Lymph node dissection is an indispensable part of radical resection of bladder cancer. Reasonable PLND has been proved to be helpful in determining the pathological stage and guiding follow-up treatment . However, it is still controversial whether PLND can improve the prognosis of patients. In a retrospective study, young patients with radical cystectomy and PLND had better all cause and cancer specific survival than those with radical cystectomy alone . Another retrospective study has suggested that the survival prognosis of extended lymphadenectomy group is better than that of standard lymphadenectomy group . However, it is worth noting that extended lymphadenectomy is associated with a great risk of Will Rogers phenomenon and stage migration; therefore, the whole concept is blurred on a scientific level when examining retrospective materials . Choi et al. found that compared with standard lymphadenectomy, super-extended or extended lymphadenectomy may have no significant effect on local recurrence, distant metastasis, disease-specific survival, and overall survival . To date, the only randomized phase III trial showed that PLND provides no improvement in either recurrence-free survival, cancer-specific survival, or overall survival . Therefore, more randomized prospective trials are needed to establish whether patients with radical resection of bladder cancer can benefit from PLND. Moreover, extended lymphadenectomy can increase the time of operation and cause potential bleeding, lymphatic leakage, lymphoceles, autonomic nerve and ureteral injury, and serious nutritional and immune problems after operation, which significantly prolong the risk of postoperative rehabilitation and hospitalization [21-25]. This refutes the hypothesis that the benefits associated with PLND are consistent across ages and comorbidities. Considering the lack of a final conclusion on the scope and benefits of lymph node dissection, based on current research results, in elderly patients, because the probability of LN+ is low and their physical status is generally weaker, lymph node involvement should be actively evaluated before operation. In line with our results, Koppie et al. found that for elderly patients with bladder cancer or with more underlying diseases, LN+ was lower with PLND, and thus, they recommended that PLND or regional lymph node dissection should not be performed in these patients . Another study also pointed out that in older and seriously ill patients, radical cystectomy combined with PLND had no significant clinical benefit compared with radical cystectomy alone . When choosing the specific way of lymph node dissection for the elderly, we should try our best to consider the time of operation and anesthesia, and the possible impact of cardiopulmonary complications on the elderly.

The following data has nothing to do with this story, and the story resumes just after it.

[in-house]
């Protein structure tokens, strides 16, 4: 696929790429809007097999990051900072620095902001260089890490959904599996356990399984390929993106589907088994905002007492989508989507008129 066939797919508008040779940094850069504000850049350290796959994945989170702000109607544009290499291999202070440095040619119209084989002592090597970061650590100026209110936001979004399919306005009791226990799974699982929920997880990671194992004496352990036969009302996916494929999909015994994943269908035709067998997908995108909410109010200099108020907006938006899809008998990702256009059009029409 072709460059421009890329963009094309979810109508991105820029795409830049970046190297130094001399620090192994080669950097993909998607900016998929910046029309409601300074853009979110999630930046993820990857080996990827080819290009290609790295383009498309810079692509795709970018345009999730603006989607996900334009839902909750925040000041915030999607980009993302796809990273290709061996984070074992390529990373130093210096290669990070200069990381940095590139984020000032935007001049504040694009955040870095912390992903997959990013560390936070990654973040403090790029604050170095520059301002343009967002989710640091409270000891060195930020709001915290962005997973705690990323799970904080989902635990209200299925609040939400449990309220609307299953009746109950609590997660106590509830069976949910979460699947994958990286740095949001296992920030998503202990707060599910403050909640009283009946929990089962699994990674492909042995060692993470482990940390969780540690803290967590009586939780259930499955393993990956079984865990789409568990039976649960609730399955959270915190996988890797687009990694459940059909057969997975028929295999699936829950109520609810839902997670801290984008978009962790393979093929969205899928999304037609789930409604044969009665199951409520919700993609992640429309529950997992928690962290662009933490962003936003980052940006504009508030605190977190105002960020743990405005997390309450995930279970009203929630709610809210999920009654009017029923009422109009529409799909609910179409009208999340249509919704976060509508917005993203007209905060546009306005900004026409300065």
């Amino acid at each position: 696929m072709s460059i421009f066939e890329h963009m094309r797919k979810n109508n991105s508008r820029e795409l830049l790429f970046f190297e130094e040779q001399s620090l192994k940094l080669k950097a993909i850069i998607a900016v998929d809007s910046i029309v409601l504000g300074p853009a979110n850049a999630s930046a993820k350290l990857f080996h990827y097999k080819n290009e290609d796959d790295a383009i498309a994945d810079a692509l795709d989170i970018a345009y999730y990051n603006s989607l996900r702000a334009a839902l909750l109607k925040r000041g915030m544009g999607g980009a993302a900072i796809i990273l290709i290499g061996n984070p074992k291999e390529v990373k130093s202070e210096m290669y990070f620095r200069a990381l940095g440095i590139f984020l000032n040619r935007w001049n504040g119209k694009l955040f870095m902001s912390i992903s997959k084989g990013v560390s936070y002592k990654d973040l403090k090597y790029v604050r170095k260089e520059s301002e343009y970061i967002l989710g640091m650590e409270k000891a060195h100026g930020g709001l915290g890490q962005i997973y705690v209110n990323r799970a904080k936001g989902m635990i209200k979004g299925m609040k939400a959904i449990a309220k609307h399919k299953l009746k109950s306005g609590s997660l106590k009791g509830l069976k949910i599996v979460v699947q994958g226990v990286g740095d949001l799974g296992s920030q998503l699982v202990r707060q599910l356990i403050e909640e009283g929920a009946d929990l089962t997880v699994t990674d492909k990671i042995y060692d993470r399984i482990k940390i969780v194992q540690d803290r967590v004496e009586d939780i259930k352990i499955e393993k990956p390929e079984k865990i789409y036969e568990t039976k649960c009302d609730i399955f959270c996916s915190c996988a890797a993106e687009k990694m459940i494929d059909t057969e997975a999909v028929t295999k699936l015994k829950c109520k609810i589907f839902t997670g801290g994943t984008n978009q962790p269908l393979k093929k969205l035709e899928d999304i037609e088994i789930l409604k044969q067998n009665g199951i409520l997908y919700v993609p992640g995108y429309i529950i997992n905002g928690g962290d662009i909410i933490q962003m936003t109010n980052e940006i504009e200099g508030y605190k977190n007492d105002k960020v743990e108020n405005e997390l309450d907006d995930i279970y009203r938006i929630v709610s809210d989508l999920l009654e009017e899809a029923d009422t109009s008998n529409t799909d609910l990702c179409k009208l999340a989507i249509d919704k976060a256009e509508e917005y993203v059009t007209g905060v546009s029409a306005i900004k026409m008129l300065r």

Clinical treatment strategies for patients with MIBC vary according to the status of lymph nodes. Accurate prediction of lymph node metastasis is essential to help doctors make reasonable decisions, especially for patients who need to be evaluated for lymph node status before surgery or do not need PLND. Trimodality therapy (TMT) is an alternative for patients who do not undergo or refuse radical resection of bladder cancer . While preserving bladder function, TMT improves the long-term survival rate and the quality of life similar to those of radical resection of bladder cancer [28-30]. However, TMT is not recommended when patients show high-risk features, such as LN+ [27, 31]. Therefore, for patients who opt for TMT, it is important to carefully evaluate lymph node involvement before operation. Because the survival time of young patients with bladder cancer is longer , and according to our results, young patients are more prone to LN+, a comprehensive and professional evaluation of the lymph node area should be done before deciding on TMT, to avoid missed diagnosis of lymph node involvement and wrong treatment.
Several limitations of our study should be noted. First, this study is limited by its long term and retrospective nature. Surgical treatment was affected by the year of diagnosis and clinical factors. These factors were taken into account in the multivariate analysis. However, the clinical treatment of young patients may be more aggressive than that of older patients, which leads to systematic bias. Second, the SEER database collects data from a large number of patients from the population-based cancer registry, but some data may be miscoded or omitted during the registration process. However, this error coding is random and does not introduce any system bias. Finally, the data are representative only for the population in the SEER area and do not apply to other geographic locations.